Hi my name is Carolyn, and I’m a technoholic.

(Alternate title: Even luddites can be addicted to technology)

I always thought that I wasn’t part of the tech movement; as a luddite, I thought I had a balanced perspective on technology and its benefits and drawbacks. Similar to the comic, I do bank in person, buy stamps at a post office, and pay bills at the county building.

Luddites can be technoholics too.  Source: http://ryandow.com/ic//comics/2010-12-01-849fd45.gif

Luddites can be technoholics too.
Source: http://ryandow.com/ic//comics/2010-12-01-849fd45.gif

And then I read Turkle’s (2011) Alone Together and Howard Rheingold’s (2012) Net Smart. I too am addicted to technology! I am tethered to my smart phone, and when I forget it somewhere, I get withdrawals. Frankly, for the past four or five days, I’ve looked at my smart phone with longing and fear; I love its convenience and am terrified I allowed my intelligence to depend on the cloud (Googling stats, depending on stored phone numbers instead of memorizing them, etc.). Rheingold refers to Baron, who wants us to be critical about any communication that “can be turned on and off at will” (p. 55). While it may not be as convenient or efficient to speak to someone in real time and face-to-face (how to say bye and cleanly break from the other’s company), it’s still something we should do. And the more we practice, the easier it will become, to talk to someone without shielding ourselves with technology.

Technology Addiction


  • Lost “capacity for sustained, focused attention” (Rheingold, p. 52)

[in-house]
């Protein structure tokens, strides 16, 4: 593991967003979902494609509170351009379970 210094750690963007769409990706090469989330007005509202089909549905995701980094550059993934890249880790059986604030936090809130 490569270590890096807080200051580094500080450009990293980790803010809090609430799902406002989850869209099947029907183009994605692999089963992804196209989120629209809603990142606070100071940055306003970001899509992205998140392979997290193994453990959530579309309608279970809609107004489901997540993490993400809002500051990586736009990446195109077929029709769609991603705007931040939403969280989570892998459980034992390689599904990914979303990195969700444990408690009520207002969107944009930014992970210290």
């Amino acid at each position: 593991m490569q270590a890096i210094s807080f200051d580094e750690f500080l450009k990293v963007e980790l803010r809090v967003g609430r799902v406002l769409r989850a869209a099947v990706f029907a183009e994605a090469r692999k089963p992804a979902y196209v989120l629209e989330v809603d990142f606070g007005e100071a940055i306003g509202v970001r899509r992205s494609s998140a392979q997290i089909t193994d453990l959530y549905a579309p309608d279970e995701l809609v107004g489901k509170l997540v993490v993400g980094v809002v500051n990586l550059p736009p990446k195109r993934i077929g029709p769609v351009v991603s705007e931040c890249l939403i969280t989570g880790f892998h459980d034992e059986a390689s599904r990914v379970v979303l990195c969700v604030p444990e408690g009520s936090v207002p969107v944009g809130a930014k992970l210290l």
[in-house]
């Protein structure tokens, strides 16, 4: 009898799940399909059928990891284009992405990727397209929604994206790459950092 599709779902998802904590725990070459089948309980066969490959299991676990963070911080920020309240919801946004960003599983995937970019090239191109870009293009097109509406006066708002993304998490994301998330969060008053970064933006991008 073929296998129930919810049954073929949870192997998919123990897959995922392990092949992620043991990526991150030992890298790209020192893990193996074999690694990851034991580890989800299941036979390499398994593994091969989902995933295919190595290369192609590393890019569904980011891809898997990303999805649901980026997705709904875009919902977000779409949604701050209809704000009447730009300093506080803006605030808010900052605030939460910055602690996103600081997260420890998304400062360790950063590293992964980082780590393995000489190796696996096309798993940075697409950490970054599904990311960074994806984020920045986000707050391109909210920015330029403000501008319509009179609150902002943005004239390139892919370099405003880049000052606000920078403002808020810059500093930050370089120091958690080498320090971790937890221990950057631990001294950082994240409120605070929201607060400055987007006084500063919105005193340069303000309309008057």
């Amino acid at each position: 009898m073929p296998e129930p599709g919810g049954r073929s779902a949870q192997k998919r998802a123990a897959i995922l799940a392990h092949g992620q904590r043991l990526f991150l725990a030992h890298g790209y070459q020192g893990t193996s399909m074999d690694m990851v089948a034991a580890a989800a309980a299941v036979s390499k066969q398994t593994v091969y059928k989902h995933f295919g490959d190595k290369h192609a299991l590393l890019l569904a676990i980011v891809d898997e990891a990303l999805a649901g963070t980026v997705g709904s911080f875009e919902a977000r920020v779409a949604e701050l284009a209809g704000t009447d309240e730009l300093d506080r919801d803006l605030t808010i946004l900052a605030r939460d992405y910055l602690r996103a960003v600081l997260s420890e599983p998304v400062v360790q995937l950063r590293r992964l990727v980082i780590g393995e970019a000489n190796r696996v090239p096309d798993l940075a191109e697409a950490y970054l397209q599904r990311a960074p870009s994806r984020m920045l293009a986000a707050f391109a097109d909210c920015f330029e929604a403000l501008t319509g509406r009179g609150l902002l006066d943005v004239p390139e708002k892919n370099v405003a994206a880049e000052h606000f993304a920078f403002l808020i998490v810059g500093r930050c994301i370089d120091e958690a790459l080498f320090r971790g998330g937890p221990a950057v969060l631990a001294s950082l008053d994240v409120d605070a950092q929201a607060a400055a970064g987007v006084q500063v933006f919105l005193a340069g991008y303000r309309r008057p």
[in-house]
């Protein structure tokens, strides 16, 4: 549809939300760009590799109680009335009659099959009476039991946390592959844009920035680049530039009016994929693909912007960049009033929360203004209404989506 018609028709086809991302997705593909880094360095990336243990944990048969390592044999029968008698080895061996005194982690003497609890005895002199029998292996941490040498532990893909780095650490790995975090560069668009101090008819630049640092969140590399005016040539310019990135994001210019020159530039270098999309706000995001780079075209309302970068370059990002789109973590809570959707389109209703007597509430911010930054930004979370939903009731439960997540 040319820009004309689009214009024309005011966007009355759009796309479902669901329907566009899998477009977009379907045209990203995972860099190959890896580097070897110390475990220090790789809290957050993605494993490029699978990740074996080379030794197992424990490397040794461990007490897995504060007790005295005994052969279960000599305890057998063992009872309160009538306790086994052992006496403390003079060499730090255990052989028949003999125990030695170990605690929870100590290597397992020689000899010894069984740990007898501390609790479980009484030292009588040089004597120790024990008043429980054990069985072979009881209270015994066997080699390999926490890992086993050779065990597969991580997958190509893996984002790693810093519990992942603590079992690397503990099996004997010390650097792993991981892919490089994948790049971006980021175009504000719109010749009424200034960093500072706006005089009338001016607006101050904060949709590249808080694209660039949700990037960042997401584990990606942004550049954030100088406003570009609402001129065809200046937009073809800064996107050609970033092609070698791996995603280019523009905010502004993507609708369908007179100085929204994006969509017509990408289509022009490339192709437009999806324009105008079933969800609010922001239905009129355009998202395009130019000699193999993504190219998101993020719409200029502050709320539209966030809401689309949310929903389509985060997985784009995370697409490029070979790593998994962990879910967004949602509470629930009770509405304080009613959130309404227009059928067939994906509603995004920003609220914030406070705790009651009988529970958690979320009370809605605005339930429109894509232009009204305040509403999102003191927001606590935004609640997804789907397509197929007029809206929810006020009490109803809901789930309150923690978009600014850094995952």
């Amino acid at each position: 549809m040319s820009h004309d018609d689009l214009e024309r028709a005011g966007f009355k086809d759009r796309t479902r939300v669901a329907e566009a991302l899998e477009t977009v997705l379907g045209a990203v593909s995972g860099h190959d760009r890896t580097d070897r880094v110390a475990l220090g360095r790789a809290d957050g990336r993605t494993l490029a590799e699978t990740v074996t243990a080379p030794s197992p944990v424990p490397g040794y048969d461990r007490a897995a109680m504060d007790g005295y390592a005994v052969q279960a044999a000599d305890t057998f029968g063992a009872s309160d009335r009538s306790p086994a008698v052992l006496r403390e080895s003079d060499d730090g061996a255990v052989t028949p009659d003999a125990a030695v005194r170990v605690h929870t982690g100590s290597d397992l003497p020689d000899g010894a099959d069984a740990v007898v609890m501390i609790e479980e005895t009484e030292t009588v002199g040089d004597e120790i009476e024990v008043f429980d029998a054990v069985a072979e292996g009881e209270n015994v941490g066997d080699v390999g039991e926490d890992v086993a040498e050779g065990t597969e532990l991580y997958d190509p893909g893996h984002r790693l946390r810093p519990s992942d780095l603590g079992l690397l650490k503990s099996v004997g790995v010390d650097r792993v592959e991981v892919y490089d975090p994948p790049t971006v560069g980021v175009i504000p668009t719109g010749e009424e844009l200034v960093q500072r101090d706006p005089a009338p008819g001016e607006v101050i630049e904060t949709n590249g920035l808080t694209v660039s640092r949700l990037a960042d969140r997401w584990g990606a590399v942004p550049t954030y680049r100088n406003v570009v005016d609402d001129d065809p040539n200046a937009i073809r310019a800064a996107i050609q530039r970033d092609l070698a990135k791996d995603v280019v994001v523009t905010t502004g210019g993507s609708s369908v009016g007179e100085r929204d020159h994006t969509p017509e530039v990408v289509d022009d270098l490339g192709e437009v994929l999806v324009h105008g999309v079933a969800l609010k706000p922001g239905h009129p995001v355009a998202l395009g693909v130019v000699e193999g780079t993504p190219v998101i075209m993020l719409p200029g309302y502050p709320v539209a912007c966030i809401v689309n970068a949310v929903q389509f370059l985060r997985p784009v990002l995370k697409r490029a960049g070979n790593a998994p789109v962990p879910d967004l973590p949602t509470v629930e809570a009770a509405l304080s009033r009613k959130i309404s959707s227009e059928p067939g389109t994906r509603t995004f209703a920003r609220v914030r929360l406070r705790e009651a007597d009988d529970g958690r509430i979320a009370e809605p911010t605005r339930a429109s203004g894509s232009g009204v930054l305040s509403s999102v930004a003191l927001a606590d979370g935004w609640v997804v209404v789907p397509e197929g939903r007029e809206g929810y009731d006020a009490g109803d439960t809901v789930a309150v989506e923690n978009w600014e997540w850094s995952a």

• Anxiety (to stay current with everything online) (Turkle, Alone Together, p. 241+)
  • Disillusion that multitasking is productive, so less productivity (Rheingold, p. 37)
  • Constant or near-constant distractions from every part of life (Rheingold, p. 44)
    • Note: See also p. 44 for a effects of distractions

One must first be aware of the addiction. And want to change.

  • Identify areas of life to declare as technology-free times
  • “Intention is the fuel for attention” (Stone, qtd. by Rheingold, p. 58)
  • Increase social times with physical interactions (not always virtual)

Posted on October 19, 2014, in Social Media and tagged . Bookmark the permalink. 3 Comments.

  1. Hi Carolyn—

    Thanks for the reminders on the symptoms and treatments of our technology addiction. My name is Leah, and I’m addicted to email. During the reading, the research on how we hold our breath while checking email really hit me hard. I haven’t noticed in the past if I do it myself, but I have noticed that has become out of control at the frequency of how often I check it. I’m not sure when I learned that it was okay to respond to email within minutes (or even seconds).

    My treatment plan includes the following: I will only check work email three times a day: when I first get in, at lunch, and right before I leave. I have also determined that I will not check it during the weekend. In addition, I removed email from my iPhone. Pressing the mail icon no longer brings up both my work and personal email accounts. If I absolutely have to check my email on my phone, I have to use Safari to access Gmail.

    • Yes! There’s strength in numbers! I’ve deleted my Facebook app and that in itself has untethered me from my phone exponentially. We are in control, not our technology!

  2. Its funny to read these comments. I had a SG3 with personal email (Yahoo and Gmail), work email, FB, Candy Crush, Snapchat, CNBC app, CNN app, FOX news app, and the Motely Fool app. I checked all of them several times a day. My phone began to freeze and I inherited an Iphone 4 from my sister-in-law. I admit I have Candy Crush on the phone, but I don’t have any of the other apps. When I first switched phones, I found myself wondering what to do with all the extra time I had in the day.

    I still check these sites, but do so only in the morning and using Newsblur so I can scan all of them quickly and only read the stories I want without scrolling through each site individually. My favorite time spent is up north where I don’t get cell reception. It is my excuse to not carry my phone and it is incredibly liberating. If only my daddy was a farmer.

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